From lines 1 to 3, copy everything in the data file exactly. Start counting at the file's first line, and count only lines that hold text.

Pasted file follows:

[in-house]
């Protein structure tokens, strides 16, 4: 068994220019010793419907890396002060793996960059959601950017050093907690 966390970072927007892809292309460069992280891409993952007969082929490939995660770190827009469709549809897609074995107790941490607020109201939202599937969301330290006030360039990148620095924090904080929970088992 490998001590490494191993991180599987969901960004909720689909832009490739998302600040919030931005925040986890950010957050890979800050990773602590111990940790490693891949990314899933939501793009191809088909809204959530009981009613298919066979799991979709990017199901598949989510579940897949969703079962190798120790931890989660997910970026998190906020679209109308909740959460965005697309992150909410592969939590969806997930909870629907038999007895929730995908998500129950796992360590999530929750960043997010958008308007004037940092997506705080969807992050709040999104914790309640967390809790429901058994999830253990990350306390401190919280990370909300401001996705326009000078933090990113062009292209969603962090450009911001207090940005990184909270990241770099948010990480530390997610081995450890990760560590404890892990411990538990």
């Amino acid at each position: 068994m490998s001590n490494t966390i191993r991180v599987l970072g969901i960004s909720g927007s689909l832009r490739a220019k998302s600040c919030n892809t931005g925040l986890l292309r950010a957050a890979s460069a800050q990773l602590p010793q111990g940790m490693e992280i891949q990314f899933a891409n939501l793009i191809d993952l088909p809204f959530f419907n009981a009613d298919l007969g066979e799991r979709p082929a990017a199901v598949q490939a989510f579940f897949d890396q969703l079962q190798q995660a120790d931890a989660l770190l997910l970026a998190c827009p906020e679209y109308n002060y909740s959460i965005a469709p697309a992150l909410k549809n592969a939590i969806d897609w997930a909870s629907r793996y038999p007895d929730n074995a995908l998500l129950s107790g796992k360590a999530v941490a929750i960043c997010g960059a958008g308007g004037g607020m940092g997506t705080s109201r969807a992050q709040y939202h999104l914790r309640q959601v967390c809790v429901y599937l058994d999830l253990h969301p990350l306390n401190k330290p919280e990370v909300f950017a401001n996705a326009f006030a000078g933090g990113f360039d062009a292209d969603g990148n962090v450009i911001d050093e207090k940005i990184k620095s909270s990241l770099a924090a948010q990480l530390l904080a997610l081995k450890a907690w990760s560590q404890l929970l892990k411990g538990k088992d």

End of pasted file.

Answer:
[in-house]
């Protein structure tokens, strides 16, 4: 068994220019010793419907890396002060793996960059959601950017050093907690 966390970072927007892809292309460069992280891409993952007969082929490939995660770190827009469709549809897609074995107790941490607020109201939202599937969301330290006030360039990148620095924090904080929970088992 490998001590490494191993991180599987969901960004909720689909832009490739998302600040919030931005925040986890950010957050890979800050990773602590111990940790490693891949990314899933939501793009191809088909809204959530009981009613298919066979799991979709990017199901598949989510579940897949969703079962190798120790931890989660997910970026998190906020679209109308909740959460965005697309992150909410592969939590969806997930909870629907038999007895929730995908998500129950796992360590999530929750960043997010958008308007004037940092997506705080969807992050709040999104914790309640967390809790429901058994999830253990990350306390401190919280990370909300401001996705326009000078933090990113062009292209969603962090450009911001207090940005990184909270990241770099948010990480530390997610081995450890990760560590404890892990411990538990």
């Amino acid at each position: 068994m490998s001590n490494t966390i191993r991180v599987l970072g969901i960004s909720g927007s689909l832009r490739a220019k998302s600040c919030n892809t931005g925040l986890l292309r950010a957050a890979s460069a800050q990773l602590p010793q111990g940790m490693e992280i891949q990314f899933a891409n939501l793009i191809d993952l088909p809204f959530f419907n009981a009613d298919l007969g066979e799991r979709p082929a990017a199901v598949q490939a989510f579940f897949d890396q969703l079962q190798q995660a120790d931890a989660l770190l997910l970026a998190c827009p906020e679209y109308n002060y909740s959460i965005a469709p697309a992150l909410k549809n592969a939590i969806d897609w997930a909870s629907r793996y038999p007895d929730n074995a995908l998500l129950s107790g796992k360590a999530v941490a929750i960043c997010g960059a958008g308007g004037g607020m940092g997506t705080s109201r969807a992050q709040y939202h999104l914790r309640q959601v967390c809790v429901y599937l058994d999830l253990h969301p990350l306390n401190k330290p919280e990370v909300f950017a401001n996705a326009f006030a000078g933090g990113f360039d062009a292209d969603g990148n962090v450009i911001d050093e207090k940005i990184k620095s909270s990241l770099a924090a948010q990480l530390l904080a997610l081995k450890a907690w990760s560590q404890l929970l892990k411990g538990k088992d």